Rescuers warned Monday that hopes of finding survivors are dwindling after an avalanche triggered by the collapse of an Italian glacier At least seven people died during a heat wave.
Authorities said they didn’t know how many climbers were hit when the glacier gave way on Sunday on Marmolada, the highest peak in Italy’s Dolomites. Ice and rock thundered down the slope at 185 miles per hour, according to Maurizio Fugatti, Trento’s provincial chief.
On Monday, rescuers armed with thermal drones searched for body heat from potential survivors trapped in the ice. But the chances of finding more survivors are now “low to zero” because too much time has probably passed since the deadly avalanche, Giorgio Gajer, head of the regional alpine rescue service, told news agency AGI.
Rescuer Gino Comelli, who spoke to the outlet after six bodies were recovered from the mountain, said those found were “torn apart” as a result of the tragedy.
The death toll rose as search and rescue missions progressed in the Marmolada on Monday. Fugatti confirmed seven deaths by late afternoon, while eight people were injured and at least 14 others were missing, according to AGI, according to AGI. Two of the wounded hikers were reportedly found in critical condition and only three of the deceased could be immediately identified. It was not yet clear how many people were caught by the avalanche Reports of missing persons flowed on all day.
The disaster came a day after a record 50-degree Fahrenheit temperature was recorded at the summit of the glacier, which is the largest in the Italian Alps.
The glacier has been weakened by decades of global warming, experts said.
Alpine Rescue spokeswoman Michela Canova told AFP that an “avalanche of snow, ice and rocks” hit an access route when there were several rope teams, “some of which were swept away”.
A spokesman for the province of Trento said people were still being reported missing.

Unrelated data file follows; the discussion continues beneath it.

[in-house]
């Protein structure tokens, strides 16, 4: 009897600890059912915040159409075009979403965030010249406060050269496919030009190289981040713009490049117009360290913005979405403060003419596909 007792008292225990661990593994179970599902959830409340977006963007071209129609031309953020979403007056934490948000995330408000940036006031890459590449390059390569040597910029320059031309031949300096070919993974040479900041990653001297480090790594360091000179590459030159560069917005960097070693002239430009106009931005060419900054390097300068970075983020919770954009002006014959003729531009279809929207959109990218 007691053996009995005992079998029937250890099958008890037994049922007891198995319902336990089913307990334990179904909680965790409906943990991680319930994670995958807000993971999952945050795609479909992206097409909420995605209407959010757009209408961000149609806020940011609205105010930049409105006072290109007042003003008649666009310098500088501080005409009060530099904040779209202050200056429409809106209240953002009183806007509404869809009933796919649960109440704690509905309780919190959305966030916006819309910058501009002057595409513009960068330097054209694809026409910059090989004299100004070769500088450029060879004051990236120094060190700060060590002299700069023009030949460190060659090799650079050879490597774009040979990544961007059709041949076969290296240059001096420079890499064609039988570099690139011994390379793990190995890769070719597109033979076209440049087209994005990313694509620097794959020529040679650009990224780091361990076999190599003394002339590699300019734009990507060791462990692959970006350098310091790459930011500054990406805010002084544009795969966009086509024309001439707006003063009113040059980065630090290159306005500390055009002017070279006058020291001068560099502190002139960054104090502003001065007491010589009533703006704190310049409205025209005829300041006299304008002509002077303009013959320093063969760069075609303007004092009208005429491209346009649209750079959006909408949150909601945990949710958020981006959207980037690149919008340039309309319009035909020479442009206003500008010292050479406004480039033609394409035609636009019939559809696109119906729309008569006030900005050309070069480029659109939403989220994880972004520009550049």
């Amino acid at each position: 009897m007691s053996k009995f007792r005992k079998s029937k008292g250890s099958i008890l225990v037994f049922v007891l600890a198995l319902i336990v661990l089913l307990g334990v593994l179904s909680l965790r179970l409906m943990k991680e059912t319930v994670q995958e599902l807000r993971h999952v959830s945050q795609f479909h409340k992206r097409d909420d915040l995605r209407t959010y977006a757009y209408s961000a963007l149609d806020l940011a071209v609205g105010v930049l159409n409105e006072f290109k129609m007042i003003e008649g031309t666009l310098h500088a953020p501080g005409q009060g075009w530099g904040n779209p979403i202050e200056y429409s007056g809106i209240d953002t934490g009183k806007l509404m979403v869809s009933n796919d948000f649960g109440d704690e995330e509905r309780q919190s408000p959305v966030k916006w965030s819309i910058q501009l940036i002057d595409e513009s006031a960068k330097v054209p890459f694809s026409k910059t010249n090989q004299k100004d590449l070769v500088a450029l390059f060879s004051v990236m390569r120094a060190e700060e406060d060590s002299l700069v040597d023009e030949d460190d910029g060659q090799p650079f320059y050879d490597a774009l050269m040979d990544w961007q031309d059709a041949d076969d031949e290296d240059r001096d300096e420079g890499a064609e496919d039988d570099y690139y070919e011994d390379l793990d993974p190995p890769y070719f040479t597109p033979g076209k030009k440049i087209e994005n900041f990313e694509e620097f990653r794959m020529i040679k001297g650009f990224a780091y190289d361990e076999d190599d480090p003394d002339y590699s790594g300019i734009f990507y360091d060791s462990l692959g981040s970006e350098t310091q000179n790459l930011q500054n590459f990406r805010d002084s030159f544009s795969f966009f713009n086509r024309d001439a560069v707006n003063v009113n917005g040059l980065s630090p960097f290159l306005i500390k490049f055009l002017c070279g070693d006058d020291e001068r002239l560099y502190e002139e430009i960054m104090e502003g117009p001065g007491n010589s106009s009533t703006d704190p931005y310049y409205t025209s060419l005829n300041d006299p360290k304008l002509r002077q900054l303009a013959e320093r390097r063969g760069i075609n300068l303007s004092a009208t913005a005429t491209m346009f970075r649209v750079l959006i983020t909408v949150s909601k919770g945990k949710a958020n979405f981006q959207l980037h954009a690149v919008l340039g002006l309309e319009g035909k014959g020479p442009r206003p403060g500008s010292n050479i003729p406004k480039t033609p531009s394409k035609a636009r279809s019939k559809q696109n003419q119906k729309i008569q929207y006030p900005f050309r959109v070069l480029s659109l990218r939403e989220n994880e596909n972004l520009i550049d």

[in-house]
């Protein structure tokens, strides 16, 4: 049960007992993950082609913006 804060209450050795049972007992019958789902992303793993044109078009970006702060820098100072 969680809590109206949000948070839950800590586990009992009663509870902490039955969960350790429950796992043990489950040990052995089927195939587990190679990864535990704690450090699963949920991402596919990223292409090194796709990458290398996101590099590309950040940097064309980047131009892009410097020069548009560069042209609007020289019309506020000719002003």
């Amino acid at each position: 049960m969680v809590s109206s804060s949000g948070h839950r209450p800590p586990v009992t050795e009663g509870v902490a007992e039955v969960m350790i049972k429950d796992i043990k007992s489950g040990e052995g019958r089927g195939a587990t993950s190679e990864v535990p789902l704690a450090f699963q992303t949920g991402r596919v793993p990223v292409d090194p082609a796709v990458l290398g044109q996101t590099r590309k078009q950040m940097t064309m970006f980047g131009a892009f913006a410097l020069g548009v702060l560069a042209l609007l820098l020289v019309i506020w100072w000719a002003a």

Trento’s chief prosecutor, Sandro Raimondi, was quoted by Corriere della Sera as saying he feared the death toll could “double, if not triple,” based on the number of cars left unattended in a parking lot near the mountain.
But Canova urged caution, saying the total number of climbers involved was “not yet known”. At that time, eight people were reportedly rescued with injuries.
The bodies, freed from the ice and rock, were taken to the village of Canazei, where Italian Prime Minister Mario Draghi traveled on Monday to speak about the avalanche. Helicopters and sniffer dogs were withdrawn as night fell and the glacier was feared it could still be unstable.
“It’s difficult for rescuers in a dangerous situation,” Canazei Mayor Giovanni Bernard told AFP.
Images of the avalanche, filmed from a nearby shelter, show snow and rocks cascading down the slopes of the mountain.
“It’s a miracle that we’re alive,” Stefano Dal Moro, an engineer who was traveling with his Israeli partner, told the Corriere della Sera newspaper. “There was a dull sound, then this sea of ice came down. There’s no point in running, you can only pray it doesn’t get in your way. We crouched down and hugged tightly as the ice rolled by.”
Massimo Frezzotti, a science professor at Roma Tre University, told AFP the collapse was caused by unusually warm weather linked to global warming, with rainfall falling by 40 to 50 percent during a dry winter.
“Current glacier conditions correspond to mid-August, not early July,” he said.
Glacier specialist Renato Colucci told AGI that the phenomenon would “certainly repeat itself” because “high-altitude temperatures in the Alps have been well above normal for weeks”.
The recent warm temperatures have produced a large amount of water from the melting glacier, which has pooled at the bottom of the block of ice and caused it to collapse, he added.
The Trento Public Prosecutor’s Office has launched an investigation to determine the causes of the tragedy.
According to the IPCC, glaciers in Scandinavia, Central Europe and the Caucasus could lose between 60 and 80% of their mass by the end of the century.